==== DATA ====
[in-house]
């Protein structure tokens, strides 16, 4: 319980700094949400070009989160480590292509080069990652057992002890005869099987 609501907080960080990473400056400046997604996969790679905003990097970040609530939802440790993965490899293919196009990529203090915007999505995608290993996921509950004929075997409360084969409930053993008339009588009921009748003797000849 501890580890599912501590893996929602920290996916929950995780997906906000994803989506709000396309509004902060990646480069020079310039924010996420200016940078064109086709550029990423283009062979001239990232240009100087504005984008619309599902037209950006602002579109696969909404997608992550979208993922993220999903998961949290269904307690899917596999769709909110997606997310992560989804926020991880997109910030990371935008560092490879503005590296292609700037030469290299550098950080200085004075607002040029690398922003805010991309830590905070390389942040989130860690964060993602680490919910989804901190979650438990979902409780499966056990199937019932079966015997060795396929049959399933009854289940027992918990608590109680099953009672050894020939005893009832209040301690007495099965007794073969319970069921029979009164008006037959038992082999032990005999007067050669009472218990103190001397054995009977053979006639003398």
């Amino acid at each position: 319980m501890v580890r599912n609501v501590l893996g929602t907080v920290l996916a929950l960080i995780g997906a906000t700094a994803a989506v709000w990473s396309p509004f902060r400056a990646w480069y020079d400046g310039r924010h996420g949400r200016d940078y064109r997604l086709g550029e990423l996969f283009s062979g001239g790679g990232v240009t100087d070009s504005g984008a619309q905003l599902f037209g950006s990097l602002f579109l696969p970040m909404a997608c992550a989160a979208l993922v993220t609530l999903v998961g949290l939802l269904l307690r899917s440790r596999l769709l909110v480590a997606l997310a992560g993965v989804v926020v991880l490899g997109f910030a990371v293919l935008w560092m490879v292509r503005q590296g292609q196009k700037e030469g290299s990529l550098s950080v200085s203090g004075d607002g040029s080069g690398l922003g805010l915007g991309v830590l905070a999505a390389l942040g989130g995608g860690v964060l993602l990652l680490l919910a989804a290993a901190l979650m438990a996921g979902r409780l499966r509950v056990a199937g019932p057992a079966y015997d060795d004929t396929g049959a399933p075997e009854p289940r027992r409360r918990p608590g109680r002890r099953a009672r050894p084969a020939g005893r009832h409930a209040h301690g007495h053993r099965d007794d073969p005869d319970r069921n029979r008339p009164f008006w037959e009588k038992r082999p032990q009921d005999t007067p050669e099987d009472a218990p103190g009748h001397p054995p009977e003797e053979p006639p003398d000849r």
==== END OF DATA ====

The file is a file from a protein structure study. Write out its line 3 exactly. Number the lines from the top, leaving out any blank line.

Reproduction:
């Amino acid at each position: 319980m501890v580890r599912n609501v501590l893996g929602t907080v920290l996916a929950l960080i995780g997906a906000t700094a994803a989506v709000w990473s396309p509004f902060r400056a990646w480069y020079d400046g310039r924010h996420g949400r200016d940078y064109r997604l086709g550029e990423l996969f283009s062979g001239g790679g990232v240009t100087d070009s504005g984008a619309q905003l599902f037209g950006s990097l602002f579109l696969p970040m909404a997608c992550a989160a979208l993922v993220t609530l999903v998961g949290l939802l269904l307690r899917s440790r596999l769709l909110v480590a997606l997310a992560g993965v989804v926020v991880l490899g997109f910030a990371v293919l935008w560092m490879v292509r503005q590296g292609q196009k700037e030469g290299s990529l550098s950080v200085s203090g004075d607002g040029s080069g690398l922003g805010l915007g991309v830590l905070a999505a390389l942040g989130g995608g860690v964060l993602l990652l680490l919910a989804a290993a901190l979650m438990a996921g979902r409780l499966r509950v056990a199937g019932p057992a079966y015997d060795d004929t396929g049959a399933p075997e009854p289940r027992r409360r918990p608590g109680r002890r099953a009672r050894p084969a020939g005893r009832h409930a209040h301690g007495h053993r099965d007794d073969p005869d319970r069921n029979r008339p009164f008006w037959e009588k038992r082999p032990q009921d005999t007067p050669e099987d009472a218990p103190g009748h001397p054995p009977e003797e053979p006639p003398d000849r």